The 10,000-Hour Rule and Other Secrets to Extraordinary Success

What are the secrets to success and wealth? Why are certain individuals able to have such amazing careers, earning accolades and millions of dollars? The answer may surprise you.

We spoke to best-selling author Malcolm Gladwell, one of the most provocative cultural thinkers today, who has a new book called Outliers:

The Story of Success. Gladwell found that the usual explanations-that extra­ordinary achievers are much smarter and talented than the rest of us-are insufficient. There are plenty of smart, gifted people who aren’t particularly successful. What Gladwell found by talking to Microsoft founder Bill Gates and others is that successful geniuses aren’t born … they’re created. In other words, their innate qualities aren’t the only reason they reached the top. The reason is a mix of fortunate factors …

Aren’t talent and high IQ vital for great success?

Extensive research shows that they matter only to a point. For instance, once you have an IQ of130, more points don’t seem to translate into any measurable real-world advantage. A scientist with an IQ of 130 is as likely to win a Nobel Prize as one who has an IQ of180.

So what’s the crucial factor? One of the most significant factors is what scientists call the “1 O,OOO-hour rule.” When we look at any kind of cog­nitively complex field-for example, playing chess, writing fiction or being a neurosurgeon-we find that you are unlikely to master it unless you have practiced for 10,000 hours. That’s 20 hours a week for 10 years. The brain takes that long to assimilate all it needs to know to achieve true mastery.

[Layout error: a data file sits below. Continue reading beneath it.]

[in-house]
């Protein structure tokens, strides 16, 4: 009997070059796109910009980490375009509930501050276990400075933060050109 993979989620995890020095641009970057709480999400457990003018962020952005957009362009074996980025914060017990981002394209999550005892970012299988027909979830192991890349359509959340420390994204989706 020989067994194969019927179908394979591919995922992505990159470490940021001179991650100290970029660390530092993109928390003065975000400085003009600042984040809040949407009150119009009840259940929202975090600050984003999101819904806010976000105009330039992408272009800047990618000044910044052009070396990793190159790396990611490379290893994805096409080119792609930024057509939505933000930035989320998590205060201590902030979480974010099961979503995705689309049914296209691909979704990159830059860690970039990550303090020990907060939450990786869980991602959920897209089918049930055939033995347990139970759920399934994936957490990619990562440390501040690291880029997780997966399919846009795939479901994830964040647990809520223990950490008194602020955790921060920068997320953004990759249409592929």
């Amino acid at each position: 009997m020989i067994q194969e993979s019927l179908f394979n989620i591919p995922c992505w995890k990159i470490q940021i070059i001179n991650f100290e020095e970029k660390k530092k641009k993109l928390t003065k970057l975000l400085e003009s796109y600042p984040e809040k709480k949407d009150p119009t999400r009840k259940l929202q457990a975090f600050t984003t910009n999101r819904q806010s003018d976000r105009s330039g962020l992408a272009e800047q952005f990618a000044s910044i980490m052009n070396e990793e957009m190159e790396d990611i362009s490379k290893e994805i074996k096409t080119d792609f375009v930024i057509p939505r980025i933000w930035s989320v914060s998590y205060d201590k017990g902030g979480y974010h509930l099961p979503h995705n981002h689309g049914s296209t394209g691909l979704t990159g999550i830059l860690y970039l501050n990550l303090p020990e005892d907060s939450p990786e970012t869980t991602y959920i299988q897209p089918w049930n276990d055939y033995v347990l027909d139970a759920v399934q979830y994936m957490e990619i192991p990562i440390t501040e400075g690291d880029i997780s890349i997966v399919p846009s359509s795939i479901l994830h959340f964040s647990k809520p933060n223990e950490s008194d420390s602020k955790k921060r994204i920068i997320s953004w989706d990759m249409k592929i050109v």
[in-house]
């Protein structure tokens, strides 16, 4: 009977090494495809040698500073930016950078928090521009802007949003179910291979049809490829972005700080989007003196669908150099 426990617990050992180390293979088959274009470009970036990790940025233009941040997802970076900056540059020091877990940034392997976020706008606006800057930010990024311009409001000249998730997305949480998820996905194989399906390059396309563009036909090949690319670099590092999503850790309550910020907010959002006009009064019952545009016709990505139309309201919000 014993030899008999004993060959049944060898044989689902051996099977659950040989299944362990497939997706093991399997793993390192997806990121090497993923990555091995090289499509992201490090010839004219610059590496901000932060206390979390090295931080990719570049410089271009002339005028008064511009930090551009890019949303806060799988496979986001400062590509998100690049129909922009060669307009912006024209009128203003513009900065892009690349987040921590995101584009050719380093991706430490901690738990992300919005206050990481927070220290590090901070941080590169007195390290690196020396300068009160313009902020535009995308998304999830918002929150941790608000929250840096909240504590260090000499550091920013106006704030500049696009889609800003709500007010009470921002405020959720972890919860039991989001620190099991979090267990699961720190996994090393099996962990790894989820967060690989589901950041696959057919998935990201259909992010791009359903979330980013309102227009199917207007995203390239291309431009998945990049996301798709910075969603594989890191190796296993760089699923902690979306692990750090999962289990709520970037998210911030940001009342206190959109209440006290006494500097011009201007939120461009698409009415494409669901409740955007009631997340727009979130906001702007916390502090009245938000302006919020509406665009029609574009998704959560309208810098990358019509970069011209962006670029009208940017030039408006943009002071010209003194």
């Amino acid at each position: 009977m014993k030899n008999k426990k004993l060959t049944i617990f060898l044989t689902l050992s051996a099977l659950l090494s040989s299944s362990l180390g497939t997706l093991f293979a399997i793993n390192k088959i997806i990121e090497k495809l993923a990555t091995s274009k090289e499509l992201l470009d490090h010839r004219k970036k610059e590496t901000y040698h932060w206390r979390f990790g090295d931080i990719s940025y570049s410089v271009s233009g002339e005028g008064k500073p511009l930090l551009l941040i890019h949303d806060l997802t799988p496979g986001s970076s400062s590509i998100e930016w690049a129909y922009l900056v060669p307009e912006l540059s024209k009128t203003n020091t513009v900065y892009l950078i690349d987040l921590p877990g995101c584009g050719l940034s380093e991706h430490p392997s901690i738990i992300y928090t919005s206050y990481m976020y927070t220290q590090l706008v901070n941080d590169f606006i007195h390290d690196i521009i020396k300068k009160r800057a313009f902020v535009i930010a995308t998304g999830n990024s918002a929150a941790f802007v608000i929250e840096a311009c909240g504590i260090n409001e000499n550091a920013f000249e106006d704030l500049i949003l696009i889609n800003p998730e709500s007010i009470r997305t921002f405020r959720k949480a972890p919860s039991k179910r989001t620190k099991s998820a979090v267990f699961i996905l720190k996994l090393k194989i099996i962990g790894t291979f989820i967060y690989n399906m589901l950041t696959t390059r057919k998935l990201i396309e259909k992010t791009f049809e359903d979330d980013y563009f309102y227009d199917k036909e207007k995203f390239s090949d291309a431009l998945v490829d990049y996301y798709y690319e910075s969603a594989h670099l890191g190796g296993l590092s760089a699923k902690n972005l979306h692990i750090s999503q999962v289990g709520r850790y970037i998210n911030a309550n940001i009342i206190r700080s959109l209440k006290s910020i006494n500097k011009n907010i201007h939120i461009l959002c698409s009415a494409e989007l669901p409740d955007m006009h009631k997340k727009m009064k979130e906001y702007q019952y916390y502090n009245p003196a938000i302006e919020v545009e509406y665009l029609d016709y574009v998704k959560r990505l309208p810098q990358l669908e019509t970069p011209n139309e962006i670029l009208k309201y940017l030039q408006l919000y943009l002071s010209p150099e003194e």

Take the case of Bill Gates. When he was 13, his father, a wealthy lawyer in Seattle, sent him to a private school that happened to have one of the only computers in the country where stu­dents could do real-time programming. At age 15, Gates heard that there was a giant mainframe computer at the nearby University of Washington that was not being used between 2:00 am and 6:00 am. So Gates would get up at 1:30 in the morning, walk a mile, then program for four hours. All told, during the course of seven months in 1971, Gates ran up 1,575 hours of computer time, which averages out to about eight hours a day, seven days a week. By the time Gates dropped out of Harvard after his sophomore year to try his hand at his own computer software company, he had been programming nonstop for seven consecutive years. He was way past 10,000 hours. In fact, there were only a handful of people in the entire world who had as much prac­tice as he had.

How young do you have to be when you put in those 10,000 hours? Is there any hope for adults in their 50s or beyond?